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José Martínez is a Victim of Pitching Analytics

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Modern pitching approaches are taking a bite out of Cafecito’s bat.

Photo by Dilip Vishwanat/Getty Images

The early season is always small sample theater. Much has been made of Kolten Wong’s power burst and Marcell Ozuna’s early struggles. Some of it might be sustainable, most of it- both positive and negative- is not. Sometimes the small sample is an extension of a larger trend, which brings me to José Martínez.

Cafecito is off to a rough start this season, 4-for-5 performance on Thursday notwithstanding. Even with his Thursday outburst, he’s slashing just .259/.259/.333. His next walk will be his first of the season, and his wRC+ before Thursday was -20. Obviously, that’s not a new level of performance, as his 4-for-5 Thursday attests. That type of dreadful beginning isn’t going to continue. It’s worth noting, though, that it fits into a larger picture in which Martínez has seen his production slip a little since late last June.

From the beginning of 2017 through June 20, 2018, Martínez slashed .311/.380/.512 with a 138 wRC+. That was 18th best in baseball, better than Bryce Harper, Anthony Rendon, and Nolan Arenado, amongst others. Since then, it’s a much more modest .288/.335/.401, a 103 wRC+ through Tuesday.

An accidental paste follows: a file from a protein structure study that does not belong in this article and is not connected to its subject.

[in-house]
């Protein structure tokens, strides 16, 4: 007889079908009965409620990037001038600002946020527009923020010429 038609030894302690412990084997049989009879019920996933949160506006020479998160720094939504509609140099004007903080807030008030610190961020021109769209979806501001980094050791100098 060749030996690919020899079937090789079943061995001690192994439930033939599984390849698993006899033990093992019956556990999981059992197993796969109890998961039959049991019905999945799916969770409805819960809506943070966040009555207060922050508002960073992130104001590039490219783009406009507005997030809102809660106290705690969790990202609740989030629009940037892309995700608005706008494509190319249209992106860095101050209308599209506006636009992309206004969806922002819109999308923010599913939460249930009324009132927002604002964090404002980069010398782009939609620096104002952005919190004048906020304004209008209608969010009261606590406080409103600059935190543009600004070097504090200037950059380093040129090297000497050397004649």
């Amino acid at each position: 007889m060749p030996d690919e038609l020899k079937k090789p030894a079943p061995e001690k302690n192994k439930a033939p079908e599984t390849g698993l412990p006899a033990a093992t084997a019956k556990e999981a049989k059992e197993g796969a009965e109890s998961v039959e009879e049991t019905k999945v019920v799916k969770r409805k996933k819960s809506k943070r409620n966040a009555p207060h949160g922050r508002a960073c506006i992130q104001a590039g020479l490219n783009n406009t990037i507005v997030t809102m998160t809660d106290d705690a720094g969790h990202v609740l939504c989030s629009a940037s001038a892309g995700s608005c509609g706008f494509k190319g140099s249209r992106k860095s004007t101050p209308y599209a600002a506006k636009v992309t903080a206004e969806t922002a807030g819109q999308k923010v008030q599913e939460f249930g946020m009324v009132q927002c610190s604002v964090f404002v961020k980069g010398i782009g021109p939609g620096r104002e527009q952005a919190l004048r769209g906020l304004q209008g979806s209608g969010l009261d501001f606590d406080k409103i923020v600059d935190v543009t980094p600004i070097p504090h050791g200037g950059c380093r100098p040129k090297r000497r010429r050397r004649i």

Using Statcast’s xSLG (expected slugging percentage), he has an expected slugging percentage of .497 since June 21st.* It was .567 before that. If we focus just on slugging percentage on contact via Baseball Savant/Statcast, he’s gone from .626 before June 21st to .510 since, which is below league average (.537). Clearly, there’s a component of power loss. What’s putting all of this ice in our favorite cup of Cafe?

*again, through Tuesday... just assume that the rest of these stats are through Tuesday

Quality of Contact

Let’s stick with Baseball Savant and look at how Martínez has been hitting the ball, both before and after our June 21st divider.

José Martínez, Quality of Contact

Category Before 6/21/18 Since
Category Before 6/21/18 Since
Exit Velo. 90.5 90.7
Launch Angle 9.3 7.9
Under 5° LA 18.17% 16.53%
Optimal LA 4.26% 3.34%
Optimal LA = % of balls hit 95+ exit velocity at 22-38° launch angle